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Non Emergency Transfers bringing in revenue to county

Photo by Greg Bird Jimmy Barnett and Willie Duncan pose in front of the ambulance used for non-emergency transports.

Photo by Greg Bird
Jimmy Barnett and Willie Duncan pose in front of the ambulance used for non-emergency transports.

There is a lot of pressure on the McCreary County Ambulance Service to provide additional revenue for the County budget through providing non-emergency transfers. Over the past two months it appears the service is producing at a rate that may hit the budgeted target.

To balance the budget for the 2016-17 fiscal year, Judge Executive Doug Stephens met with EMS/911 Director Jimmy Barnett and discussed how much additional revenue performing non-emergency transfers could bring in.

When the budget was presented to the Fiscal Court for approval, a staggering $350,000 was estimated from transfers – helping balance the budget.

In August the Ambulance Service took possession of the new truck, and since then business has been booming.

Barnett said more than $48,000 was collected over the first two months of operation, which is exceeding his initial expectations.

“It is actually doing better than I said it could when I asked the Magistrates for permission to add the service,” Barnett said Wednesday.

While the two-month total only projects to about $300,000 in annual revenue, Barnett said some additional revenue for those months could be coming in due to the timing of payouts through Medicare and Medicaid.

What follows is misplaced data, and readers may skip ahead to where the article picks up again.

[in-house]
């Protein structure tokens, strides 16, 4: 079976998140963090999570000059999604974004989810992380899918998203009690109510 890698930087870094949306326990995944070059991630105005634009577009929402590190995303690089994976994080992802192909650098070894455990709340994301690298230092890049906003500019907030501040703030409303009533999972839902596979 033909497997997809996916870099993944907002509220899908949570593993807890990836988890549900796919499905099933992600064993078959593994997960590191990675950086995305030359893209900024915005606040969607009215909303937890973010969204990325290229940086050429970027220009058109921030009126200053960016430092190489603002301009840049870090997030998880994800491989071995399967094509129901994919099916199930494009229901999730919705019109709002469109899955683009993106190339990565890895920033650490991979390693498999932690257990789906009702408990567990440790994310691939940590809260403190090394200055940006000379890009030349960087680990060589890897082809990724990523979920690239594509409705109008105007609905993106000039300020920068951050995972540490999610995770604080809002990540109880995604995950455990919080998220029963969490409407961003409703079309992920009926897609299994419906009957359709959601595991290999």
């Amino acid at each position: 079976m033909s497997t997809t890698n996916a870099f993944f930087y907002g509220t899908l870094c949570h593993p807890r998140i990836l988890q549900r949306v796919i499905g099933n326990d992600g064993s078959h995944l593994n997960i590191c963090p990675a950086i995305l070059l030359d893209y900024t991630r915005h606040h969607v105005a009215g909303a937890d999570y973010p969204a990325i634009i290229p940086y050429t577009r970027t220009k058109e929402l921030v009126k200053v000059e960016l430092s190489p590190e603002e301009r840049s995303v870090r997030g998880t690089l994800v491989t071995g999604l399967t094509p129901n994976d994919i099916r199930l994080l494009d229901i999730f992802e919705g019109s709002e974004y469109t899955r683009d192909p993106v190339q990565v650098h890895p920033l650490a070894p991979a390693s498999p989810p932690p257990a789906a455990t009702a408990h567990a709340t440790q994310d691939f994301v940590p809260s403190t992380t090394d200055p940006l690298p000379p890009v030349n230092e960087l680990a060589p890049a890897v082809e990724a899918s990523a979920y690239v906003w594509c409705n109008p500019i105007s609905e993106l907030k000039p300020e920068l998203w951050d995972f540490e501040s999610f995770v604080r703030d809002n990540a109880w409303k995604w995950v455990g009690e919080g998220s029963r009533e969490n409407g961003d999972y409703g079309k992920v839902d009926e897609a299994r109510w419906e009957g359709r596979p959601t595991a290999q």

Another positive about the total collections is Barnett has already deducted the salaries of crews and fuel from the total, giving a more accurate representation of actual revenue.

When Barnett first approached the Fiscal Court for permission to pursue adding the service in February, he informed the Magistrates that his office was getting constant calls from area hospitals and other ambulance services if they had crews available to take transfers.

Barnett realized this could be a way to generate more money for the County, and help with the financial struggles the government is facing.

To that end he asked the Fiscal Court for permission to finance an additional ambulance that would be dedicated solely to non-emergency transfers, which was approved.

“My real reason behind it was not to benefit the ambulance service, but all County employees,” Barnett said. “I felt that if we could generate more money for the General Fund, the County would be able to give raises to all employees.”

Through the first two months where the dedicated ambulance was available to provide the transfer service, Barnett stated calls requesting use of the truck has only increased, which is a positive.

“I try to schedule two transfers a day,” Barnett said. “One in the morning and one in the afternoon. But, we are getting more calls from Somerset and Corbin, asking if we can help with transfers when their ambulances are in use, and we are glad to take those runs for them.”

Barnett stated sometimes a patient at Lake Cumberland Regional Hospital is being released at the same time a regular crew is making a run to the medical center, so they are able to take the transfer on the return trip. Doing so only increases the effectiveness as the Ambulance Service is able to generate revenue on both ends of a run.

“We have seen five or six transfer runs in a day,” Barnett said

While it remains to be seen if the non-emergency transfers can do what Judge Stephens promised in the budget, but, so far, it seems as if it has a chance to succeed.

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